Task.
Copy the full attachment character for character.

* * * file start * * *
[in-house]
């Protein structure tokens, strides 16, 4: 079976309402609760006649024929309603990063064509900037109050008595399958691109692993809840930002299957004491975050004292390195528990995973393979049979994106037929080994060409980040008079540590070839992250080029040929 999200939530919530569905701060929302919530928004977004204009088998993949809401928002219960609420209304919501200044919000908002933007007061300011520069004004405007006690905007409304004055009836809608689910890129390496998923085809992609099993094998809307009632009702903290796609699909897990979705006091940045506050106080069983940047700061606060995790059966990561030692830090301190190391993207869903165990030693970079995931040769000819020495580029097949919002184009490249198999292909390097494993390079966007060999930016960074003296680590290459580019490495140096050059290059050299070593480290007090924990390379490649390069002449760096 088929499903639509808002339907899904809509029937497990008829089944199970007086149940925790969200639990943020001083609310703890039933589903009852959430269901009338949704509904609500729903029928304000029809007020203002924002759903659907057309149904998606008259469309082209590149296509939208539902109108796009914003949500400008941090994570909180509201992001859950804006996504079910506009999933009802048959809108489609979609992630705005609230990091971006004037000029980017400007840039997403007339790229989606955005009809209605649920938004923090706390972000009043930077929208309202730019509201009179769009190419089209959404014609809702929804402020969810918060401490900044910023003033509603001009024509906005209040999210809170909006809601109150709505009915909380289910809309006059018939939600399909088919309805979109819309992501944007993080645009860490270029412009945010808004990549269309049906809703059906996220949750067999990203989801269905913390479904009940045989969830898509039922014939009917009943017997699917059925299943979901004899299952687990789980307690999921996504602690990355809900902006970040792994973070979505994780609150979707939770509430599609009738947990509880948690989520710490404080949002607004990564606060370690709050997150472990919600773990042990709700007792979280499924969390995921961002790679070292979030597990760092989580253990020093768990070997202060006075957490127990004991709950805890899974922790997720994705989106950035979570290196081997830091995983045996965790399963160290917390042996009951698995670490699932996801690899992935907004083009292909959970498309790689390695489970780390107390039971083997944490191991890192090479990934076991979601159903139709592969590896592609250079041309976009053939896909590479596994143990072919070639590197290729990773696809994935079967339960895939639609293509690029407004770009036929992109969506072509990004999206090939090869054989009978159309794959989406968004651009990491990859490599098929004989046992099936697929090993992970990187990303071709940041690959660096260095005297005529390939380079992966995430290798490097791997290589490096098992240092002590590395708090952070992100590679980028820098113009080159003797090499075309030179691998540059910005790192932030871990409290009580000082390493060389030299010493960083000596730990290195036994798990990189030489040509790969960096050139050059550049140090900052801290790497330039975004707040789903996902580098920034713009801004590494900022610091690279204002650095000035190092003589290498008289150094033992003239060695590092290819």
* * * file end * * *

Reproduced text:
[in-house]
């Protein structure tokens, strides 16, 4: 079976309402609760006649024929309603990063064509900037109050008595399958691109692993809840930002299957004491975050004292390195528990995973393979049979994106037929080994060409980040008079540590070839992250080029040929 999200939530919530569905701060929302919530928004977004204009088998993949809401928002219960609420209304919501200044919000908002933007007061300011520069004004405007006690905007409304004055009836809608689910890129390496998923085809992609099993094998809307009632009702903290796609699909897990979705006091940045506050106080069983940047700061606060995790059966990561030692830090301190190391993207869903165990030693970079995931040769000819020495580029097949919002184009490249198999292909390097494993390079966007060999930016960074003296680590290459580019490495140096050059290059050299070593480290007090924990390379490649390069002449760096 088929499903639509808002339907899904809509029937497990008829089944199970007086149940925790969200639990943020001083609310703890039933589903009852959430269901009338949704509904609500729903029928304000029809007020203002924002759903659907057309149904998606008259469309082209590149296509939208539902109108796009914003949500400008941090994570909180509201992001859950804006996504079910506009999933009802048959809108489609979609992630705005609230990091971006004037000029980017400007840039997403007339790229989606955005009809209605649920938004923090706390972000009043930077929208309202730019509201009179769009190419089209959404014609809702929804402020969810918060401490900044910023003033509603001009024509906005209040999210809170909006809601109150709505009915909380289910809309006059018939939600399909088919309805979109819309992501944007993080645009860490270029412009945010808004990549269309049906809703059906996220949750067999990203989801269905913390479904009940045989969830898509039922014939009917009943017997699917059925299943979901004899299952687990789980307690999921996504602690990355809900902006970040792994973070979505994780609150979707939770509430599609009738947990509880948690989520710490404080949002607004990564606060370690709050997150472990919600773990042990709700007792979280499924969390995921961002790679070292979030597990760092989580253990020093768990070997202060006075957490127990004991709950805890899974922790997720994705989106950035979570290196081997830091995983045996965790399963160290917390042996009951698995670490699932996801690899992935907004083009292909959970498309790689390695489970780390107390039971083997944490191991890192090479990934076991979601159903139709592969590896592609250079041309976009053939896909590479596994143990072919070639590197290729990773696809994935079967339960895939639609293509690029407004770009036929992109969506072509990004999206090939090869054989009978159309794959989406968004651009990491990859490599098929004989046992099936697929090993992970990187990303071709940041690959660096260095005297005529390939380079992966995430290798490097791997290589490096098992240092002590590395708090952070992100590679980028820098113009080159003797090499075309030179691998540059910005790192932030871990409290009580000082390493060389030299010493960083000596730990290195036994798990990189030489040509790969960096050139050059550049140090900052801290790497330039975004707040789903996902580098920034713009801004590494900022610091690279204002650095000035190092003589290498008289150094033992003239060695590092290819």